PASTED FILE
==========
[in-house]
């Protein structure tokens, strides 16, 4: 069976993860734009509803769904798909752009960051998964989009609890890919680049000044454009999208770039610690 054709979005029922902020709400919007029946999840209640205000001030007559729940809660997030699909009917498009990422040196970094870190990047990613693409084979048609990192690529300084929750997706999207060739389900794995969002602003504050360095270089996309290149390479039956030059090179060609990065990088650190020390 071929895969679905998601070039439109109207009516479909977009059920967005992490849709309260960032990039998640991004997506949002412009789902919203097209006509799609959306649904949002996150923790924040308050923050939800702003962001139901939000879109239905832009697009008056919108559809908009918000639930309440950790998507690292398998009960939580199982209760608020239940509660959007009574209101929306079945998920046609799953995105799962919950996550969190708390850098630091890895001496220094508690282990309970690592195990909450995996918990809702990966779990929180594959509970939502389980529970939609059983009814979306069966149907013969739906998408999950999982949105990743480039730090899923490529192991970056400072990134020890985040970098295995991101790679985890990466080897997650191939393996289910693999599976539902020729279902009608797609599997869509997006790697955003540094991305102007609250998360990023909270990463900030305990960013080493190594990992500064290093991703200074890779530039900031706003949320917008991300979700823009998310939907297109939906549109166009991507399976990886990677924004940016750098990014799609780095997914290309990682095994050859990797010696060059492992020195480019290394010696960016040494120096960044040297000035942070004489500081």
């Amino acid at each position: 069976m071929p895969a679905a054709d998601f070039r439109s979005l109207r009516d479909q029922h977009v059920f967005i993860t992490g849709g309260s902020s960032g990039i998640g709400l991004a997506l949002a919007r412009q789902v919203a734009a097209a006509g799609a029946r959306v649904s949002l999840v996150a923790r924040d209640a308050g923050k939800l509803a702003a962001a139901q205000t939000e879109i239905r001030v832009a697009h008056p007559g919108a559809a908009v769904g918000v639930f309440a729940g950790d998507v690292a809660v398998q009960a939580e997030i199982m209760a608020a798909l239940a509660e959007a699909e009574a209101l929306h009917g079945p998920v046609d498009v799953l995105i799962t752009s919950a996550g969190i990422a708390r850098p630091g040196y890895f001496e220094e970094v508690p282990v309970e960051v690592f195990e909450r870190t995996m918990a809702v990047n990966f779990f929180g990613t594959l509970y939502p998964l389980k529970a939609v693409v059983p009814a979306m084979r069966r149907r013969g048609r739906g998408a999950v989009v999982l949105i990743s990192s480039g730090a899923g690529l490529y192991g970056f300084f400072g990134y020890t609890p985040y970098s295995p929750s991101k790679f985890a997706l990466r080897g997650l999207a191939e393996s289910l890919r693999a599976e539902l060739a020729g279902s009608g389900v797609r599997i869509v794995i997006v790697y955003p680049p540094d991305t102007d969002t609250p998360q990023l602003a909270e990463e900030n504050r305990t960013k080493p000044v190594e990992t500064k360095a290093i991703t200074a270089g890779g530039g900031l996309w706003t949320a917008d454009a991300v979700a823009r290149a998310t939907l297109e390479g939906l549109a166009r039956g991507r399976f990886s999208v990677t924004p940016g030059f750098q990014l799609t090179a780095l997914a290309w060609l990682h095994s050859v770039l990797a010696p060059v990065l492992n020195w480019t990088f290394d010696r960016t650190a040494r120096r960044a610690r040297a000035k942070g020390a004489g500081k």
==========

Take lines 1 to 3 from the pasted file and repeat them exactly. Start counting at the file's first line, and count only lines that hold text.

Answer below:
[in-house]
């Protein structure tokens, strides 16, 4: 069976993860734009509803769904798909752009960051998964989009609890890919680049000044454009999208770039610690 054709979005029922902020709400919007029946999840209640205000001030007559729940809660997030699909009917498009990422040196970094870190990047990613693409084979048609990192690529300084929750997706999207060739389900794995969002602003504050360095270089996309290149390479039956030059090179060609990065990088650190020390 071929895969679905998601070039439109109207009516479909977009059920967005992490849709309260960032990039998640991004997506949002412009789902919203097209006509799609959306649904949002996150923790924040308050923050939800702003962001139901939000879109239905832009697009008056919108559809908009918000639930309440950790998507690292398998009960939580199982209760608020239940509660959007009574209101929306079945998920046609799953995105799962919950996550969190708390850098630091890895001496220094508690282990309970690592195990909450995996918990809702990966779990929180594959509970939502389980529970939609059983009814979306069966149907013969739906998408999950999982949105990743480039730090899923490529192991970056400072990134020890985040970098295995991101790679985890990466080897997650191939393996289910693999599976539902020729279902009608797609599997869509997006790697955003540094991305102007609250998360990023909270990463900030305990960013080493190594990992500064290093991703200074890779530039900031706003949320917008991300979700823009998310939907297109939906549109166009991507399976990886990677924004940016750098990014799609780095997914290309990682095994050859990797010696060059492992020195480019290394010696960016040494120096960044040297000035942070004489500081």
């Amino acid at each position: 069976m071929p895969a679905a054709d998601f070039r439109s979005l109207r009516d479909q029922h977009v059920f967005i993860t992490g849709g309260s902020s960032g990039i998640g709400l991004a997506l949002a919007r412009q789902v919203a734009a097209a006509g799609a029946r959306v649904s949002l999840v996150a923790r924040d209640a308050g923050k939800l509803a702003a962001a139901q205000t939000e879109i239905r001030v832009a697009h008056p007559g919108a559809a908009v769904g918000v639930f309440a729940g950790d998507v690292a809660v398998q009960a939580e997030i199982m209760a608020a798909l239940a509660e959007a699909e009574a209101l929306h009917g079945p998920v046609d498009v799953l995105i799962t752009s919950a996550g969190i990422a708390r850098p630091g040196y890895f001496e220094e970094v508690p282990v309970e960051v690592f195990e909450r870190t995996m918990a809702v990047n990966f779990f929180g990613t594959l509970y939502p998964l389980k529970a939609v693409v059983p009814a979306m084979r069966r149907r013969g048609r739906g998408a999950v989009v999982l949105i990743s990192s480039g730090a899923g690529l490529y192991g970056f300084f400072g990134y020890t609890p985040y970098s295995p929750s991101k790679f985890a997706l990466r080897g997650l999207a191939e393996s289910l890919r693999a599976e539902l060739a020729g279902s009608g389900v797609r599997i869509v794995i997006v790697y955003p680049p540094d991305t102007d969002t609250p998360q990023l602003a909270e990463e900030n504050r305990t960013k080493p000044v190594e990992t500064k360095a290093i991703t200074a270089g890779g530039g900031l996309w706003t949320a917008d454009a991300v979700a823009r290149a998310t939907l297109e390479g939906l549109a166009r039956g991507r399976f990886s999208v990677t924004p940016g030059f750098q990014l799609t090179a780095l997914a290309w060609l990682h095994s050859v770039l990797a010696p060059v990065l492992n020195w480019t990088f290394d010696r960016t650190a040494r120096r960044a610690r040297a000035k942070g020390a004489g500081k």